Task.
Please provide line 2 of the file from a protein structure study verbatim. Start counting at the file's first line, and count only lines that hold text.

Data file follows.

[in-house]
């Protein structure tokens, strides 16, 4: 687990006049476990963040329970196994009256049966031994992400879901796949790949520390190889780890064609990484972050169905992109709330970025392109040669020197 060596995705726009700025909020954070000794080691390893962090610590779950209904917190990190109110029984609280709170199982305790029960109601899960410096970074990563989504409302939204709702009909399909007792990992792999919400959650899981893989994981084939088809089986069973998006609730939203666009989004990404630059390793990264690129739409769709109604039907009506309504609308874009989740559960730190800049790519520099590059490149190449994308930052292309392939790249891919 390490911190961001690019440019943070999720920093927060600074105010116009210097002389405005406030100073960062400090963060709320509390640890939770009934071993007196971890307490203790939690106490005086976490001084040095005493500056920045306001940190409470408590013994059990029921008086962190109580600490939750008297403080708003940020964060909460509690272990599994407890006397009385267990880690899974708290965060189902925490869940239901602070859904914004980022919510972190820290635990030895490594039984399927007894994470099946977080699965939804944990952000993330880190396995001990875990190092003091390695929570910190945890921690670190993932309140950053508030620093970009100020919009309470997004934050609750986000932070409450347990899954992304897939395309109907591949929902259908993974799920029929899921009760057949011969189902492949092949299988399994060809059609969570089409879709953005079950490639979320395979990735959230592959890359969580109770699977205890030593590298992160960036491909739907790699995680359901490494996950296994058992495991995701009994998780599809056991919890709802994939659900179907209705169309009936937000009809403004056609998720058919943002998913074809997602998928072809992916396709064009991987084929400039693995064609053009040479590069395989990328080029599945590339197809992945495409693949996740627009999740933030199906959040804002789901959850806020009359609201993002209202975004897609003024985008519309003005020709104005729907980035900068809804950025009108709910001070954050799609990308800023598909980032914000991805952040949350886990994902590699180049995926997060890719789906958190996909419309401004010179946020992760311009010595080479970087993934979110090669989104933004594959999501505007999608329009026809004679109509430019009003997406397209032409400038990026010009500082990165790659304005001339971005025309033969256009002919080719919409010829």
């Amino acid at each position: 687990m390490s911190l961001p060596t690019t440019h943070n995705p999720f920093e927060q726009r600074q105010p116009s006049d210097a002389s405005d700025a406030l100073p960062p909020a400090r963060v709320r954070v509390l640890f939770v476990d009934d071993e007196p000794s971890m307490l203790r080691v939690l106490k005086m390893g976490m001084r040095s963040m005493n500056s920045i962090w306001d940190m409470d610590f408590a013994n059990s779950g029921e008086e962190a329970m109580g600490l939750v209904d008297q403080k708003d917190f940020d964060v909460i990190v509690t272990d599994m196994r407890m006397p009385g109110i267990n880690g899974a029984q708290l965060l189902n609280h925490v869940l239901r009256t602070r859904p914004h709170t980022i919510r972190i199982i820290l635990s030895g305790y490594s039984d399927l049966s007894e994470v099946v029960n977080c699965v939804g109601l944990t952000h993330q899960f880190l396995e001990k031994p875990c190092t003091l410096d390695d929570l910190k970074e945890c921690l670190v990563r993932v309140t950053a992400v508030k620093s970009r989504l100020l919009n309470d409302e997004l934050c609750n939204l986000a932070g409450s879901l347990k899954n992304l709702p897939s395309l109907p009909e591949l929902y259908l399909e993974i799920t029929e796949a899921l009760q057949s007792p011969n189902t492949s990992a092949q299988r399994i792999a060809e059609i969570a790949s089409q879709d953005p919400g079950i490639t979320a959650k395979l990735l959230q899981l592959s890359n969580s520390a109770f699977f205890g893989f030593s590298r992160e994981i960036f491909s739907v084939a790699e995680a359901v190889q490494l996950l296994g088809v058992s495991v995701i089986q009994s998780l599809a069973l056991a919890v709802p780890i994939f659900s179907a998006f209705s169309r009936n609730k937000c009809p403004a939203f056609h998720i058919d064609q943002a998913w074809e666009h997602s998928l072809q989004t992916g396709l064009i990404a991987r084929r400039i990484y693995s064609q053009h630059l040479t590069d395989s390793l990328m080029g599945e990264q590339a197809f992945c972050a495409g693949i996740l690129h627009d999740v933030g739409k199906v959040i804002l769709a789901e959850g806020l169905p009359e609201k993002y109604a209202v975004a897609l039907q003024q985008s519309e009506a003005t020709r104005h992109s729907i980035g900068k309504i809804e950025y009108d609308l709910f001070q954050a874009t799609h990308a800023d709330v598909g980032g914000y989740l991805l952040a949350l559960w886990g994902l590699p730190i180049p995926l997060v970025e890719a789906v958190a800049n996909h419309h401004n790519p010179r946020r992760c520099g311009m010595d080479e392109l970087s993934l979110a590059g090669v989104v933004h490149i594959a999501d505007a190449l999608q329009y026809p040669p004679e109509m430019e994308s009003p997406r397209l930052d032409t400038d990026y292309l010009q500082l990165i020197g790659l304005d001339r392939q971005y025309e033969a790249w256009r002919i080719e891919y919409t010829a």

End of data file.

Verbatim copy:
């Protein structure tokens, strides 16, 4: 687990006049476990963040329970196994009256049966031994992400879901796949790949520390190889780890064609990484972050169905992109709330970025392109040669020197 060596995705726009700025909020954070000794080691390893962090610590779950209904917190990190109110029984609280709170199982305790029960109601899960410096970074990563989504409302939204709702009909399909007792990992792999919400959650899981893989994981084939088809089986069973998006609730939203666009989004990404630059390793990264690129739409769709109604039907009506309504609308874009989740559960730190800049790519520099590059490149190449994308930052292309392939790249891919 390490911190961001690019440019943070999720920093927060600074105010116009210097002389405005406030100073960062400090963060709320509390640890939770009934071993007196971890307490203790939690106490005086976490001084040095005493500056920045306001940190409470408590013994059990029921008086962190109580600490939750008297403080708003940020964060909460509690272990599994407890006397009385267990880690899974708290965060189902925490869940239901602070859904914004980022919510972190820290635990030895490594039984399927007894994470099946977080699965939804944990952000993330880190396995001990875990190092003091390695929570910190945890921690670190993932309140950053508030620093970009100020919009309470997004934050609750986000932070409450347990899954992304897939395309109907591949929902259908993974799920029929899921009760057949011969189902492949092949299988399994060809059609969570089409879709953005079950490639979320395979990735959230592959890359969580109770699977205890030593590298992160960036491909739907790699995680359901490494996950296994058992495991995701009994998780599809056991919890709802994939659900179907209705169309009936937000009809403004056609998720058919943002998913074809997602998928072809992916396709064009991987084929400039693995064609053009040479590069395989990328080029599945590339197809992945495409693949996740627009999740933030199906959040804002789901959850806020009359609201993002209202975004897609003024985008519309003005020709104005729907980035900068809804950025009108709910001070954050799609990308800023598909980032914000991805952040949350886990994902590699180049995926997060890719789906958190996909419309401004010179946020992760311009010595080479970087993934979110090669989104933004594959999501505007999608329009026809004679109509430019009003997406397209032409400038990026010009500082990165790659304005001339971005025309033969256009002919080719919409010829």